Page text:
What strikes first, is the fact that Smil takes history very seriously, hence the perhaps amazing emphasis on the chronological ordering of examples that belong to sometimes very different fields and contexts. Time should be a key factor in any serious reflection on invention and innovation. We are used to want everything “right now”, while every novelty is now invariably sold with the promise of immediate and definitive success (everything must be a game changer, signify a paradigm shift, have completely disruptive impact, etc.), and for Smil that “atemporal” or “de-chronologized” attitude is part of the problem. In his writing, chronology becomes a rhetorical device: it shows our unwillingness to learn from the past as well as our eagerness to repeatedly fall prey to always the same mirages, not just those of an instantaneous complete, and final answer to complex problems, but also that of the inevitable as well as permanent acceleration of invention and innovation cycles, as if each new invention or innovation would enable us to speed up even more the rhythm of our problem-solving. Smil dismantles these illusions in three ways. First, obviously, by showing their unkept promises (if not blatant lies). Second, by insisting on the necessity of understanding the larger context and system of which each problem and each solution represent just a tiny part – an awareness that should block any naivety concerning “global” solutions. Third, by challenging the widely shared impression that we have been experiencing since various generations a generalized increase in speed of culture and life – the, indeed, incredibly fast changes in electronics make us blind to the slowness of changes in other fields, if not their complete stand-still (transportation being here a good point in case). History, in other words, is a vital dimension of any reflection on invention and innovation, yet unfortunately it is often lacking. A better historical consciousness could help us better understand not only the difficulties of making and implementing new inventions but also the countless problems caused by our false beliefs and expectations.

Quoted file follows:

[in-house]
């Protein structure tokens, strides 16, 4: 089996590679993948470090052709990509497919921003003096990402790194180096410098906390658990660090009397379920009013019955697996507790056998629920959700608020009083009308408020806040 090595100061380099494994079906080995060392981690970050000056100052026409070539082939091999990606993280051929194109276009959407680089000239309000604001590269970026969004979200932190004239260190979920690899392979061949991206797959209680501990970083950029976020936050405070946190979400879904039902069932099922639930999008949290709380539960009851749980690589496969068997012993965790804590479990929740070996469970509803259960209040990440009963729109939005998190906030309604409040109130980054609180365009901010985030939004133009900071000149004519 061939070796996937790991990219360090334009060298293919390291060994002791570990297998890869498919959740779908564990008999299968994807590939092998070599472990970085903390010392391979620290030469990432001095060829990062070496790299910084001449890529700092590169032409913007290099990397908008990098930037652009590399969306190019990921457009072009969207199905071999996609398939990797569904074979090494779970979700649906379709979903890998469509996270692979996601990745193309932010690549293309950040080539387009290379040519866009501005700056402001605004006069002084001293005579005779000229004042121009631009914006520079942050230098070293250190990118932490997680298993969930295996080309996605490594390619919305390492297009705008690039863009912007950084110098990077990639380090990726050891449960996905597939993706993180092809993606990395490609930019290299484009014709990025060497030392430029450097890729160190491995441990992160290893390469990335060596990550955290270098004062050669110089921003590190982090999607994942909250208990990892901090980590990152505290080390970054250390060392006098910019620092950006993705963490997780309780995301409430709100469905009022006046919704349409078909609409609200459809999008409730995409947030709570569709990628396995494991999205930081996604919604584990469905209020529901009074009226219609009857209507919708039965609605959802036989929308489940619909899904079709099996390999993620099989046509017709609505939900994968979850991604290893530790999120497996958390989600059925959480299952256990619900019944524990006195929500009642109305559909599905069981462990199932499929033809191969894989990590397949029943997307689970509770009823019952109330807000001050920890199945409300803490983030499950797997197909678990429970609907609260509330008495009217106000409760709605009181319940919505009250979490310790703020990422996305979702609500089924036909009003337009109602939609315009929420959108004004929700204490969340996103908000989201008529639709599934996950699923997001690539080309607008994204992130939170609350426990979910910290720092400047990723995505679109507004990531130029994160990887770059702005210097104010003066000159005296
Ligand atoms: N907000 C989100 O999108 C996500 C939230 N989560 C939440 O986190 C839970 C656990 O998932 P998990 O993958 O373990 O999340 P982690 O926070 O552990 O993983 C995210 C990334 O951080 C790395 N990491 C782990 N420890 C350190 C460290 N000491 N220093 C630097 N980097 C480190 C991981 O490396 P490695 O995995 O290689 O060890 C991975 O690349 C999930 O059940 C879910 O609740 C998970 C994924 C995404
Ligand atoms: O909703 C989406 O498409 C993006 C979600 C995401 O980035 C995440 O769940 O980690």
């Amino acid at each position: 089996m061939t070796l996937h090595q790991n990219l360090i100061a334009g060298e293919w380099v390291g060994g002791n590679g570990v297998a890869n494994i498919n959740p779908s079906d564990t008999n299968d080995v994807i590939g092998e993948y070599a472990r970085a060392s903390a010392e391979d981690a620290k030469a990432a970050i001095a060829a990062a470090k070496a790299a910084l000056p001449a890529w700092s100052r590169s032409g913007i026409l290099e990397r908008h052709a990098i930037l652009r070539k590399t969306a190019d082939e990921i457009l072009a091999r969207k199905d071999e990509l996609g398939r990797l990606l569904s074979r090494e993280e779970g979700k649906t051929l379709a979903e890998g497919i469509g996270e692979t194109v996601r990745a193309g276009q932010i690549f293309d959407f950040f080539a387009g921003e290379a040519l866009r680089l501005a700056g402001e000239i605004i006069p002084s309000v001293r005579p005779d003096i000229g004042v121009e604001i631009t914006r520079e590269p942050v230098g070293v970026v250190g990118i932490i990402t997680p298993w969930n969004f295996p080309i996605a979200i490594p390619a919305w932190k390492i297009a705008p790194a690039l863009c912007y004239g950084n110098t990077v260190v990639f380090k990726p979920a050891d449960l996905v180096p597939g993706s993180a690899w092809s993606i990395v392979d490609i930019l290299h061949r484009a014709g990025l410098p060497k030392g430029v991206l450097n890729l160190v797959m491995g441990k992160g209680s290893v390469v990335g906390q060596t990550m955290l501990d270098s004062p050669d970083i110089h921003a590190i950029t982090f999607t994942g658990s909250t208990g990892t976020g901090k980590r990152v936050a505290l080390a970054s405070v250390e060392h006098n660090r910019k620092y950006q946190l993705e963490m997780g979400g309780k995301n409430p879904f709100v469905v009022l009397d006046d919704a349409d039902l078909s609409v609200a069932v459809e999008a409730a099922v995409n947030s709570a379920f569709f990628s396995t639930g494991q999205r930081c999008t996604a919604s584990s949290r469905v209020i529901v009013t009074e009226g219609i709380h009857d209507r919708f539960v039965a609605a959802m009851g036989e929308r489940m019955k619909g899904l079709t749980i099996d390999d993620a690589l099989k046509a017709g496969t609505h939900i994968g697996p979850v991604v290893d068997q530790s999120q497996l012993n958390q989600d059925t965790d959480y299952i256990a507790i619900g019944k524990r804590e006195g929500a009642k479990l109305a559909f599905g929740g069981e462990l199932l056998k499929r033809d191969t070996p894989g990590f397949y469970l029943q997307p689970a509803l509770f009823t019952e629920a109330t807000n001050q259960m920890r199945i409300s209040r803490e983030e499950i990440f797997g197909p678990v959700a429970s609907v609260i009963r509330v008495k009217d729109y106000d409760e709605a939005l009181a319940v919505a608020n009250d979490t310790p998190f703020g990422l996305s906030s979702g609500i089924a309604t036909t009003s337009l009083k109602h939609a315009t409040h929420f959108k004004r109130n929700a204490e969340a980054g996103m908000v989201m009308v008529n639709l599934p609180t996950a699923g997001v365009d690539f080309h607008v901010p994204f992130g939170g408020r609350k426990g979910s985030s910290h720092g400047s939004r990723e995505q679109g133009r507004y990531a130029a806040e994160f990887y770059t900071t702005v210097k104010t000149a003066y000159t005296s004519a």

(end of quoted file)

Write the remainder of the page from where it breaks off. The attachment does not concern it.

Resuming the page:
This brings us to a second aspect of Smil’s writing: the relationship between, on the one hand, the author’s rational, that is realistic take on human evolution, not just in the biological but also in the social and technological sense of the words (human beings change by adapting to their changing environment, but this environment is now also a manmade one), and, on the other hand, his conviction that invention an innovation are necessary for a better future. Even if his vocabulary and style are anything but activist, Smil is a strongly committed author, as shown in the last chapter of his book where he discusses ideas on “what we need most” to solve urgent human and ecological problems (poverty on the one hand, climate change on the other hand). Yet this commitment is above all a very realist one. Smil challenges and criticizes both believers, those who promise paradise now as well as those who accept the possibility of such heaven on earth, and non-believers, since he claims that we will never find a better future without inventions and innovations. His mapping of a new future thus combines hope and skepticism, a difficult balancing act that has however the advantage of increasing the reader’s responsibility. Smil’s appeal to citizenship is however less determined by a political or ideological program, unless of course one considers “realism” to be the implicit name of such a program, than by the refusal to either prioritize or condemn this or that political system of type of science policy. As soon as one takes into account the broader context, as Smil always invites us to do, the questions that surface can no longer be solved in narrowly political or ideological frameworks.